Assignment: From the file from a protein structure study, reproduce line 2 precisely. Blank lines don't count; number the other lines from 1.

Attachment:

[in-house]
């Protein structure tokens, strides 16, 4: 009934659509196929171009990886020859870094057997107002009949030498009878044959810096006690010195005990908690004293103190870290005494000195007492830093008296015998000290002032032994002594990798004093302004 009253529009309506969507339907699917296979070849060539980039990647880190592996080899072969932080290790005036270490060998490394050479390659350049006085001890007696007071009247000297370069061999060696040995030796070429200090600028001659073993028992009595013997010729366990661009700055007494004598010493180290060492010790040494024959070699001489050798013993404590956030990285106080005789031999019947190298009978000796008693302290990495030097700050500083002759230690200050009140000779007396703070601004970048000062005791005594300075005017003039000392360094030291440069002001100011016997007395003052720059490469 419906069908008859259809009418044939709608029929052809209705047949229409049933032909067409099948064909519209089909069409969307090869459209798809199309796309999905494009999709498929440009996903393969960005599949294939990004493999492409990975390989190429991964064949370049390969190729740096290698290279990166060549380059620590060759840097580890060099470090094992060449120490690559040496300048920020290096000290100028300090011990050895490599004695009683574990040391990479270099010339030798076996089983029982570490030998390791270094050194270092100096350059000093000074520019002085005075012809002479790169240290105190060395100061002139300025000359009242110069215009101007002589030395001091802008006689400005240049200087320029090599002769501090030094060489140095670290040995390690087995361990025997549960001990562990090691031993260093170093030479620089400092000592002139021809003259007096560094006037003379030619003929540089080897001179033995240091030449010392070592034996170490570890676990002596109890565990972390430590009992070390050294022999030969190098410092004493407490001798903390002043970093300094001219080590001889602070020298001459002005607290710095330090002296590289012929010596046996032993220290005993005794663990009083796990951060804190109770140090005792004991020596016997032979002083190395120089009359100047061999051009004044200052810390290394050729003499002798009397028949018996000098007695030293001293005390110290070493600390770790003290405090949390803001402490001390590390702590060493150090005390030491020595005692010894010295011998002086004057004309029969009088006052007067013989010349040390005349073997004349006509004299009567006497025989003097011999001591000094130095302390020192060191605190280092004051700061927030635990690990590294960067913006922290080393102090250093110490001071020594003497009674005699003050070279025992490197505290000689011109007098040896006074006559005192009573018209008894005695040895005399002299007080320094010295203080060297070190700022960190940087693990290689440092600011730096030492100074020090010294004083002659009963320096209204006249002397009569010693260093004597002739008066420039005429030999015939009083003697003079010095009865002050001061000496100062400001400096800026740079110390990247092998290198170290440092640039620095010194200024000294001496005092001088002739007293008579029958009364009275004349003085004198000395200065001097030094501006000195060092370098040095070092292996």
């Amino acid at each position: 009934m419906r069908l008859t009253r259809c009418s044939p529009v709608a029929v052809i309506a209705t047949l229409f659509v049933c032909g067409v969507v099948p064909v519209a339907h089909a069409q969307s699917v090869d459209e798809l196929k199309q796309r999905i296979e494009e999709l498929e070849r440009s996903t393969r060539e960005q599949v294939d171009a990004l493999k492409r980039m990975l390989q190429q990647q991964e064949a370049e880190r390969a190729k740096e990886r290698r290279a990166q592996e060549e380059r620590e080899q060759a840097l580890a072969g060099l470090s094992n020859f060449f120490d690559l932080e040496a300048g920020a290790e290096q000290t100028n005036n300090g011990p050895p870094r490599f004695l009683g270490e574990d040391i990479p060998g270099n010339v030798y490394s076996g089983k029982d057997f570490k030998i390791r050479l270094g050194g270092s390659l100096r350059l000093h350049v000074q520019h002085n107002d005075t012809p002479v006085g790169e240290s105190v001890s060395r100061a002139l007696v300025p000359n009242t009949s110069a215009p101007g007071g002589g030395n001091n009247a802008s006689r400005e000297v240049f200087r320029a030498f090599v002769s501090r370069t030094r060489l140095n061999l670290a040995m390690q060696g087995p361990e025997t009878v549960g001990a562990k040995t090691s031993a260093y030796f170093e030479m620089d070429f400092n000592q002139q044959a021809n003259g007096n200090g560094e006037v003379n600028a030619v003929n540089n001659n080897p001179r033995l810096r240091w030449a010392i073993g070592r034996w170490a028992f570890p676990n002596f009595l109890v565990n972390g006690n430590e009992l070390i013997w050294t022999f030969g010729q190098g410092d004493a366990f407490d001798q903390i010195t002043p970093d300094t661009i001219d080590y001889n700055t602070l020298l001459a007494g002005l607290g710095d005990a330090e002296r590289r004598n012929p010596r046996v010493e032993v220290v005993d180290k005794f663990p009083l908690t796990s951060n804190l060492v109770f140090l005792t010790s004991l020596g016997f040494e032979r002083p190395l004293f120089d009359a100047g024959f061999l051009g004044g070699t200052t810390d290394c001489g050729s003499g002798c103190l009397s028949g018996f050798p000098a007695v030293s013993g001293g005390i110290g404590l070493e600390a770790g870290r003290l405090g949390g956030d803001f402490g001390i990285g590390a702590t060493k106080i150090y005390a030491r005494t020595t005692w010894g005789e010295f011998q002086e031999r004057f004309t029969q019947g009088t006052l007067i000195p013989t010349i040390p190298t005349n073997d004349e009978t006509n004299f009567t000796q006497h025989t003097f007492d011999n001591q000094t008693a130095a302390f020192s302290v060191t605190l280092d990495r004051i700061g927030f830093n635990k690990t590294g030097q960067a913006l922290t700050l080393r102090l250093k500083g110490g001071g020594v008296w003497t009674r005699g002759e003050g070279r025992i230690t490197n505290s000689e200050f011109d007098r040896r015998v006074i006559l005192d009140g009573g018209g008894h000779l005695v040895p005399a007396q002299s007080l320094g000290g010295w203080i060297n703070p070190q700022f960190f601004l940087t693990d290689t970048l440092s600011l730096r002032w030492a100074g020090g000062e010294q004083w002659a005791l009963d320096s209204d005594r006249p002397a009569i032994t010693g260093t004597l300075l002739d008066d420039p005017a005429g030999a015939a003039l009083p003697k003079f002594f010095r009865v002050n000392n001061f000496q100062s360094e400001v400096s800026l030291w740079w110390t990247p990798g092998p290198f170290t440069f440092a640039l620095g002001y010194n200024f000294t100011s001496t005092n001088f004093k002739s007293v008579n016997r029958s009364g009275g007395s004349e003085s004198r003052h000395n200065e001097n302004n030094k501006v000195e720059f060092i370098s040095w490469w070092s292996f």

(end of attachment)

């Protein structure tokens, strides 16, 4: 009934659509196929171009990886020859870094057997107002009949030498009878044959810096006690010195005990908690004293103190870290005494000195007492830093008296015998000290002032032994002594990798004093302004 009253529009309506969507339907699917296979070849060539980039990647880190592996080899072969932080290790005036270490060998490394050479390659350049006085001890007696007071009247000297370069061999060696040995030796070429200090600028001659073993028992009595013997010729366990661009700055007494004598010493180290060492010790040494024959070699001489050798013993404590956030990285106080005789031999019947190298009978000796008693302290990495030097700050500083002759230690200050009140000779007396703070601004970048000062005791005594300075005017003039000392360094030291440069002001100011016997007395003052720059490469 419906069908008859259809009418044939709608029929052809209705047949229409049933032909067409099948064909519209089909069409969307090869459209798809199309796309999905494009999709498929440009996903393969960005599949294939990004493999492409990975390989190429991964064949370049390969190729740096290698290279990166060549380059620590060759840097580890060099470090094992060449120490690559040496300048920020290096000290100028300090011990050895490599004695009683574990040391990479270099010339030798076996089983029982570490030998390791270094050194270092100096350059000093000074520019002085005075012809002479790169240290105190060395100061002139300025000359009242110069215009101007002589030395001091802008006689400005240049200087320029090599002769501090030094060489140095670290040995390690087995361990025997549960001990562990090691031993260093170093030479620089400092000592002139021809003259007096560094006037003379030619003929540089080897001179033995240091030449010392070592034996170490570890676990002596109890565990972390430590009992070390050294022999030969190098410092004493407490001798903390002043970093300094001219080590001889602070020298001459002005607290710095330090002296590289012929010596046996032993220290005993005794663990009083796990951060804190109770140090005792004991020596016997032979002083190395120089009359100047061999051009004044200052810390290394050729003499002798009397028949018996000098007695030293001293005390110290070493600390770790003290405090949390803001402490001390590390702590060493150090005390030491020595005692010894010295011998002086004057004309029969009088006052007067013989010349040390005349073997004349006509004299009567006497025989003097011999001591000094130095302390020192060191605190280092004051700061927030635990690990590294960067913006922290080393102090250093110490001071020594003497009674005699003050070279025992490197505290000689011109007098040896006074006559005192009573018209008894005695040895005399002299007080320094010295203080060297070190700022960190940087693990290689440092600011730096030492100074020090010294004083002659009963320096209204006249002397009569010693260093004597002739008066420039005429030999015939009083003697003079010095009865002050001061000496100062400001400096800026740079110390990247092998290198170290440092640039620095010194200024000294001496005092001088002739007293008579029958009364009275004349003085004198000395200065001097030094501006000195060092370098040095070092292996």